• ·      Baked cheesecake served with fresh strawberries

Tuesday
  • ·      Housemade boudon blanc ravioli with Portobello mushroom marsala sauce, sage, and shaved reggiano-parmesan
  • ·      Fresh mozzarella salad with basil-marinated grape tomatoes, artichokes, olives, and shaved prosciutto, finished with a balsamic reduction
  • ·      Pineapple coconut sorbet
  • ·      Filet of beef served over crushed fingerling potatoes with caramelized onions, topped with baby French green beans in an applewood bacon and gorgonzola cream sauce, finished with a roasted shallot and whiskey sauce
  • ·      Pan-seared duck breast with confit leg served alongside risotto-style potatoes, and sautéed green beans, finished with a port wine glaze
  • ·      Flourless chocolate decadence cake with homemade huckleberry icecream

Thursday
  • ·      Mixed greens tossed in bleu cheese vinaigrette with cherry tomatoes, green onion, toasted walnuts, and pancetta
  • ·      Whole roasted Cornish game hen with an orange glaze, served over brown rice and mushroom risotto and vegetable tian, finished with port wine jus
  • ·      Pan-seared pork chop with mushroom risotto, kale sauté, and lemon vinaigrette
  • ·      Fresh apple spice cake with dulce de leche ice cream and a cinnamon and apple flavored sauce

Saturday
  • ·      Pan-seared Alaskan King Salmon served over an orange-ginger buerre blanc and topped with fresh nectarine relish
  • ·      Italian mushroom soup with parmesan foam
  • ·      Strawberry-pomegranate sorbet
  • ·      Bison tenderloin filet served over root vegetable hash, topped with fried onions and finished with a roasted garlic demiglace
  • ·      Vegetable cannelloni served with roasted broccolini
  • ·      Marjolaine with fresh berries and raspberry sauce


One of my favorite meals is the Alaskan halibut with couscous.  Bomb.com.  The bison tenderloin is pretty darn good, too.  It's not every day that you have that, especially in the Midwest.  

Mountain Sky has showed me some new food and ways to prepare it.  Gotta love that-especially when I get to try all of it!  

Tuesday, July 12, 2011

Cutting Butter

My second real job was bussing tables at the Bistro on the Boulevard in St. Joseph my junior year in high school.  One of the tasks I did every night there was cut butter to go along with the bread we gave all of our guests.  While it sounds like a simple job, butter does not always cooperate.  In fact, most of the time it does not.  It will often fall apart into chunks when you cut it (sigh).  Redo.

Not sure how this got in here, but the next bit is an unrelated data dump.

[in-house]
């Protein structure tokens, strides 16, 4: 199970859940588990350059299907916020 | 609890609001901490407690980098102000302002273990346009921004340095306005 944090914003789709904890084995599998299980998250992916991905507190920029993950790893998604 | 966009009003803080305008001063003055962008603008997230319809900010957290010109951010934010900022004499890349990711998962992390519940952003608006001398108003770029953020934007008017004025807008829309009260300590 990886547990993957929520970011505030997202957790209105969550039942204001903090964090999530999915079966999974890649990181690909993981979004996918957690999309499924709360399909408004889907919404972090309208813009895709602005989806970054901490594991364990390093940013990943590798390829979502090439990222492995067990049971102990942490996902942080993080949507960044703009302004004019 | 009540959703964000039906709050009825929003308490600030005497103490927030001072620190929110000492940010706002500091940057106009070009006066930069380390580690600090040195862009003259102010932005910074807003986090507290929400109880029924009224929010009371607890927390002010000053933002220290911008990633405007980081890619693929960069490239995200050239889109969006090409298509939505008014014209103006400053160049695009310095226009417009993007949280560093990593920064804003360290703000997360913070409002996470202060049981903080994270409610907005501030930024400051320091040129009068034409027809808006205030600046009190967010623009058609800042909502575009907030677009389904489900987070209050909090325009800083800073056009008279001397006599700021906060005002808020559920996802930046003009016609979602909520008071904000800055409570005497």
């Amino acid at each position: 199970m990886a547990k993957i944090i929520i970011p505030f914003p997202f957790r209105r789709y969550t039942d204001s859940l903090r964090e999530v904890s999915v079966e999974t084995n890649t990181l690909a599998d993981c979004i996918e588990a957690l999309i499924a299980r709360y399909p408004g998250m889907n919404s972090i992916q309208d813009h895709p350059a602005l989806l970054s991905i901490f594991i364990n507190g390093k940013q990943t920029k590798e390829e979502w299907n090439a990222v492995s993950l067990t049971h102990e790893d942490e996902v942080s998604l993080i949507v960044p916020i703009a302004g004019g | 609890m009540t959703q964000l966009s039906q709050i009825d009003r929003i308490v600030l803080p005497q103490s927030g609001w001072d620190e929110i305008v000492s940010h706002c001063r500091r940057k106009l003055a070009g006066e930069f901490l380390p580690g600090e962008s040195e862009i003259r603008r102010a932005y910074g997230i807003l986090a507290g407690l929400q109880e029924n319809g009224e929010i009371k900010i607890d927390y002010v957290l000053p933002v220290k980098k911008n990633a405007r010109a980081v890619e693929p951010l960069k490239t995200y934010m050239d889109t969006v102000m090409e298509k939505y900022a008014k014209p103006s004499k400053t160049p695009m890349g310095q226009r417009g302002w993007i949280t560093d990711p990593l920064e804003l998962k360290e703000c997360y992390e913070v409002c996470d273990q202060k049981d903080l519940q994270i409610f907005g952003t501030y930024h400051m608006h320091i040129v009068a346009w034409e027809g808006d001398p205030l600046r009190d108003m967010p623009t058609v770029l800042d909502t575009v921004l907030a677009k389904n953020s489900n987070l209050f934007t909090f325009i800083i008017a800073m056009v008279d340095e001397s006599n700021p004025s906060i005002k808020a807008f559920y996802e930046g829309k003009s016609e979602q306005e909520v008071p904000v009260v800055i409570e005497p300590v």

Needless to say, I have cut a lot of butter in the past five years or so while working in restaurants.  It turns out this is a very useful skill even today: I do it every night at Mountain Sky.  We bake fresh bread every day to put out at dinner, ranging from cherry rounds to ciabatta, and my personal favorite, focaccia.  Bread needs butter, so we cut enough for 60 people every night.

All of those years of practice are coming in handy.  I never thought it would be a skill I would reuse.  Maybe it deserves a line in my resume under the "Skills" category.

In other news, does anyone have any job ideas for the winter for me?  I will be unemployed as of November 1.  Willing to travel and/or relocate.

Wednesday, July 6, 2011

Yellowstone again

On my day off today I went to Yellowstone with a buddy and we hit up a stream flowing off of a lake.  We hiked about 2 miles to Grizzly lake with an inflatable boat that turned out to be useless due to the high wind, but found the stream instead.  There was a mayfly hatch-perfect!  Fish were jumping left and right for flies.  We threw on some matching imitations and nailed 'em.  My first brook trout was about 4 inches long, but they only got longer after that.  My biggest was about 9 inches.

The sun was shining all day long and the breeze kept us cool enough when we were not hiking.  All in all a perfect day.  To top it off we then drove to the Gibbon river and fished for twenty minutes or so, just enough time for my buddy to catch a 22 inch brown trout.

Getting out into Yellowstone to hike would have been enough for me, but catching fish was just a bonus.  The beauty of the park gets me every time.  There was no place I would rather have been today than catching brook trout while surrounded by one of the most beautiful landscapes on Earth.  If you have not been outside for a while, get outside.  Smell the wild roses, lupine, balsam root, or whatever grows by you.  Take a walk in the woods.  At least for me, there is nothing like enjoying the beauty of nature, and nothing that compares.

Monday, July 4, 2011

Some Pics

To give you an update of where Mother Nature is out here in relation to wherever you are, the lilacs are blooming right now.  So are the balsam root, lupine, phlox, and sticky geraniums in the meadows around here.  These pictures say more than I could in a couple hundred words about how beautiful it is out here.

Notice how much less snow there is on Emigrant Peak in the fourth picture compared to some of the earlier ones I have posted.  The last picture is from Yellowstone.

Enjoy.